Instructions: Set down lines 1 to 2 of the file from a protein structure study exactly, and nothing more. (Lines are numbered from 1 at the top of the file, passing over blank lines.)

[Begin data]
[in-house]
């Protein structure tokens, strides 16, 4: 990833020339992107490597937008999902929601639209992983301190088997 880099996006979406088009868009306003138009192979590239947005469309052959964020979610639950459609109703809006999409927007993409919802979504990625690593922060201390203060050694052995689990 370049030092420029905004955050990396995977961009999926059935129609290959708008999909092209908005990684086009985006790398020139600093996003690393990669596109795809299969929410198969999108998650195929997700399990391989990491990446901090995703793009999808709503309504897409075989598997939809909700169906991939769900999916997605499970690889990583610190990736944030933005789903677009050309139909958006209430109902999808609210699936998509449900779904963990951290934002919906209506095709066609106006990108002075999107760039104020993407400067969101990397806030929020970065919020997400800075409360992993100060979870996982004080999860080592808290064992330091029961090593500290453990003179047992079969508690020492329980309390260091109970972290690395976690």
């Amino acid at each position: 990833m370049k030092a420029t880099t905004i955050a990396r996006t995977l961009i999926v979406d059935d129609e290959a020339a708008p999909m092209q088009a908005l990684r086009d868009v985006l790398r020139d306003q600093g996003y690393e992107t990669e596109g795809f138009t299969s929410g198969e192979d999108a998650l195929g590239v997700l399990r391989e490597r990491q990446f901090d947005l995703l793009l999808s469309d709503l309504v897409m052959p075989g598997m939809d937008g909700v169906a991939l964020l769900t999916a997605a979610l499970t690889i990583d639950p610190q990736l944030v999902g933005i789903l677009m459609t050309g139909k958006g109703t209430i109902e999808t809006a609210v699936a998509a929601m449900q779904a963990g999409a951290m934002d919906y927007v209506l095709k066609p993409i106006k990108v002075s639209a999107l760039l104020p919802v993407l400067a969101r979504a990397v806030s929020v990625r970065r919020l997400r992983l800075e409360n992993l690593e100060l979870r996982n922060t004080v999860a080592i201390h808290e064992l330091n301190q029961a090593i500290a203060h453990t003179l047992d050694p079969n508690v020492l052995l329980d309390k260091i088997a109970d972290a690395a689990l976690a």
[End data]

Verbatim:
[in-house]
């Protein structure tokens, strides 16, 4: 990833020339992107490597937008999902929601639209992983301190088997 880099996006979406088009868009306003138009192979590239947005469309052959964020979610639950459609109703809006999409927007993409919802979504990625690593922060201390203060050694052995689990 370049030092420029905004955050990396995977961009999926059935129609290959708008999909092209908005990684086009985006790398020139600093996003690393990669596109795809299969929410198969999108998650195929997700399990391989990491990446901090995703793009999808709503309504897409075989598997939809909700169906991939769900999916997605499970690889990583610190990736944030933005789903677009050309139909958006209430109902999808609210699936998509449900779904963990951290934002919906209506095709066609106006990108002075999107760039104020993407400067969101990397806030929020970065919020997400800075409360992993100060979870996982004080999860080592808290064992330091029961090593500290453990003179047992079969508690020492329980309390260091109970972290690395976690």